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Ian sits in the dark, thinking in the shadows.

I've across the phrase above in a novel.

I don't understand the meaning.

Does "shadows" symply mean "shadows"?

Or "thinking in the shadows" is an idiom? Could you please explain it to me?

The fuller text:

Beverly thought she caught an odd look on Ian’s face in the shadows, when they brought Bradley in. Something cold in his eyes that she hadn’t seen before. It gave her a chill. She’s not sure—the expression was so fleeting. She might have imagined it. [...] His wife[Beverly] appears silently at his side, kneeling down by his chair, making him jump. It’s almost as if she’s read his mind. “Henry,” she whispers, her voice so low that he has to lean his ear down next to her lips to hear what she wants to tell him. He can smell her breath. He wonders if she can possibly know what he’s thinking. “I think I know who the killer is.” He raises his head and looks at her frightened eyes, gleaming in the dark. Ian doesn’t like the way Beverly’s been looking at him. She’s gone over to her husband and is leaning close to him, whispering something in his ear. That’s interesting, seeing as usually she’s stayed a good distance away from her husband lately. He wonders what she’s saying. Maybe something about him. Ian sits in the dark, thinking in the shadows.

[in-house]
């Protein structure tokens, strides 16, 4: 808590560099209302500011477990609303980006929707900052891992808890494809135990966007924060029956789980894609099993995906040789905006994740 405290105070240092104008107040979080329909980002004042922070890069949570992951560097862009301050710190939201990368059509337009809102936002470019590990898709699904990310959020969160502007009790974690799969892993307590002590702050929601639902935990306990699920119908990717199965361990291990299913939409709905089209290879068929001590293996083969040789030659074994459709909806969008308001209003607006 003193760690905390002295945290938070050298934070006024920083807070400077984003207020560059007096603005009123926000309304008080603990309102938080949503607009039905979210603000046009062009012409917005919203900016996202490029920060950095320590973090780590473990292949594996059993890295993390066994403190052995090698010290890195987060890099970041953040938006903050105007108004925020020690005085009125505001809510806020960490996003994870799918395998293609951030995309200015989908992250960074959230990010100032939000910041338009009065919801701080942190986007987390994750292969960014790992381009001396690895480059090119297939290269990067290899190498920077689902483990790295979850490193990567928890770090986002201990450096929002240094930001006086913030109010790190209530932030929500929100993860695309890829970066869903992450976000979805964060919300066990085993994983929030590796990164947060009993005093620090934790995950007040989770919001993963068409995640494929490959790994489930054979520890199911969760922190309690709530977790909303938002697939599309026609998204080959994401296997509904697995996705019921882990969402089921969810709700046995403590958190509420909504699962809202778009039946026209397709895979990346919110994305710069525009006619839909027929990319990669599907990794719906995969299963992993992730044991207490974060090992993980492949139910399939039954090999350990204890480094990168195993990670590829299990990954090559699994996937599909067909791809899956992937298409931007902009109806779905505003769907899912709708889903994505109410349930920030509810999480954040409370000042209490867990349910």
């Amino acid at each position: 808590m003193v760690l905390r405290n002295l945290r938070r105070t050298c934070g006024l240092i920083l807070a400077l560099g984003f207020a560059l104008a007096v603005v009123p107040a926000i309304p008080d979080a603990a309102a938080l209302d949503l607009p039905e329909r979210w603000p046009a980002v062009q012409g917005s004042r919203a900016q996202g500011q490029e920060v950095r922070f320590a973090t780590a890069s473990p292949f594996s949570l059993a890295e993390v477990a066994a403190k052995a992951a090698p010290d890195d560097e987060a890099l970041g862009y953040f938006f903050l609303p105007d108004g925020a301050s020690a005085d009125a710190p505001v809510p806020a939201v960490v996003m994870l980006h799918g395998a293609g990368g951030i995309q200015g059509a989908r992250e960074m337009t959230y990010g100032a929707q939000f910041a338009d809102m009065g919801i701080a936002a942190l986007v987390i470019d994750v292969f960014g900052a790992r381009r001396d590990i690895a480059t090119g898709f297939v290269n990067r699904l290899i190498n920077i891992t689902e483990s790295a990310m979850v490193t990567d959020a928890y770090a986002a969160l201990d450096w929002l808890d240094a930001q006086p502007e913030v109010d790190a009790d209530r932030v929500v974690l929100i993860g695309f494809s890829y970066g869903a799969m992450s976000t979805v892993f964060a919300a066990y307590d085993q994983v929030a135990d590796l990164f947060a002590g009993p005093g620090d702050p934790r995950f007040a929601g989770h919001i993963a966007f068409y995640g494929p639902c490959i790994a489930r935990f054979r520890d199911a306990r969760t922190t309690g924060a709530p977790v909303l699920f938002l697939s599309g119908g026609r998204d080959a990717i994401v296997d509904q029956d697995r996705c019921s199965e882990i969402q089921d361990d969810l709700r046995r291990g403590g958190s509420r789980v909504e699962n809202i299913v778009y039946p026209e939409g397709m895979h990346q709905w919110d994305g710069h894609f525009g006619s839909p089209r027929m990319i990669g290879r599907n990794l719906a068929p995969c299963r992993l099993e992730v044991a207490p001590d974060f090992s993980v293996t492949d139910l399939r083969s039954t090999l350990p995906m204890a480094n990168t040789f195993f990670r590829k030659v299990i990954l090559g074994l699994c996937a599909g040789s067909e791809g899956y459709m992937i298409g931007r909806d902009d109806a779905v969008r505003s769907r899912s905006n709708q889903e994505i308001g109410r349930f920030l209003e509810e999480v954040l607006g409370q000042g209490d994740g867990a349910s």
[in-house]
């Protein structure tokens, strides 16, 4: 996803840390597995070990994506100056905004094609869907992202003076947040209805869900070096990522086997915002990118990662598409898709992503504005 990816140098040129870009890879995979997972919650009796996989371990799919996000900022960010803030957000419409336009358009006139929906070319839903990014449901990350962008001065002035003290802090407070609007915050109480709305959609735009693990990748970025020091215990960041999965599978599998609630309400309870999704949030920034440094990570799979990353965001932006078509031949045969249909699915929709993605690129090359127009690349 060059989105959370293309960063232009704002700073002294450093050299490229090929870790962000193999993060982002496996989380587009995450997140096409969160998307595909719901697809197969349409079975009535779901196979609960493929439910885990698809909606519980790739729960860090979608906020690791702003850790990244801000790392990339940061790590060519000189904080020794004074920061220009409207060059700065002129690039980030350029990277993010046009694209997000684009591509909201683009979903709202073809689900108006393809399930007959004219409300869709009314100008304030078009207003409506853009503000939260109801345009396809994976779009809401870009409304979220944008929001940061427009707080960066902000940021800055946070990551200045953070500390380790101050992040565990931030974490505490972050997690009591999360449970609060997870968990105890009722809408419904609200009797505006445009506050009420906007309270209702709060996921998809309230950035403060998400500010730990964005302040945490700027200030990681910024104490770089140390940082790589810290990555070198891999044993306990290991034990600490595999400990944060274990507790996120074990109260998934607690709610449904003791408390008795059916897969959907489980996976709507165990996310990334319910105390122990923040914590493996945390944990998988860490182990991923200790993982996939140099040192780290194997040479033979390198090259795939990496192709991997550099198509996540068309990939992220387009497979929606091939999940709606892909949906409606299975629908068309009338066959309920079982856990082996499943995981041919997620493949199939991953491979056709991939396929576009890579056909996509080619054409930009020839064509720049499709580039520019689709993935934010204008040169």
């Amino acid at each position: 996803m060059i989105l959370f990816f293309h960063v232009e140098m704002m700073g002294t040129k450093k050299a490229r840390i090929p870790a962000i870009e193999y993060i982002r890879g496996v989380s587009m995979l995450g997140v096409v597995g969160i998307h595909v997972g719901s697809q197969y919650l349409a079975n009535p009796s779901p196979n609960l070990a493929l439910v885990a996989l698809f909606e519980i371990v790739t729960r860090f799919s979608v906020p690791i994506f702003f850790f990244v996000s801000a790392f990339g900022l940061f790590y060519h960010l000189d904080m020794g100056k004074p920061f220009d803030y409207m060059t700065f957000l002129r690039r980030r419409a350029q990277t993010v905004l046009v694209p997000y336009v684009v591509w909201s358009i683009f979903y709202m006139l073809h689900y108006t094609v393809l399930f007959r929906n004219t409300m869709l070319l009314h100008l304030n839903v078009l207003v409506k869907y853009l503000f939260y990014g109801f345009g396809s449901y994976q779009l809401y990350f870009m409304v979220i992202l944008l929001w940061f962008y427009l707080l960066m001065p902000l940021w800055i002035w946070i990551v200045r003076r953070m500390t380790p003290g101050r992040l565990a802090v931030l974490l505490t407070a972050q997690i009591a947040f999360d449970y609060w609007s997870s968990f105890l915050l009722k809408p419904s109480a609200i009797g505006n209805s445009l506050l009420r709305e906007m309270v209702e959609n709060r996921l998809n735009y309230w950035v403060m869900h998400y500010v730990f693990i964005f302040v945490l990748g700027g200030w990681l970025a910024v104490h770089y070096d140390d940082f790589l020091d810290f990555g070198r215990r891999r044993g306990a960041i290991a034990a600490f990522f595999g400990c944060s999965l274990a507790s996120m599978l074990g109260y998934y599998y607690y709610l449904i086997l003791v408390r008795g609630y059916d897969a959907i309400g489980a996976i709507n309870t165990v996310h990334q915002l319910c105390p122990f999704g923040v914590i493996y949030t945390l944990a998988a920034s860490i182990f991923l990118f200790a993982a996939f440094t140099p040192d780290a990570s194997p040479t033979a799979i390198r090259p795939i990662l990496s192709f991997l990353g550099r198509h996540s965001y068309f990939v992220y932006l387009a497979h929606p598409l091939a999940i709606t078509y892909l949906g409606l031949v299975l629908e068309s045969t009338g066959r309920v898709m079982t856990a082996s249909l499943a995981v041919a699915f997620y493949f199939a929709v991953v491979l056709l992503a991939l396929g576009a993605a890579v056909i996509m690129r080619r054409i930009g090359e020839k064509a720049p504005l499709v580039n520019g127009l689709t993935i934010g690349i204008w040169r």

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The sentence can be simplified to:

Ian sits in the dark, thinking.

The addition of in the shadows is simply to set the mood poetically or descriptively.

It could also have been written as:

Ian sits among the shadows, thinking.

Or, in different descriptive situations:

Ian sits in the dark, thinking about his plight.
Ian sits in the dark, writing in chalk on the floor.

In other words, thinking in the shadows is not an idiom or a set expression. It's just being descriptive.

More than that, it's actually a stylistic reference back to the opening sentence of the paragraph:

Beverly thought she caught an odd look on Ian’s face in the shadows . . . Ian sits in the dark, thinking in the shadows.

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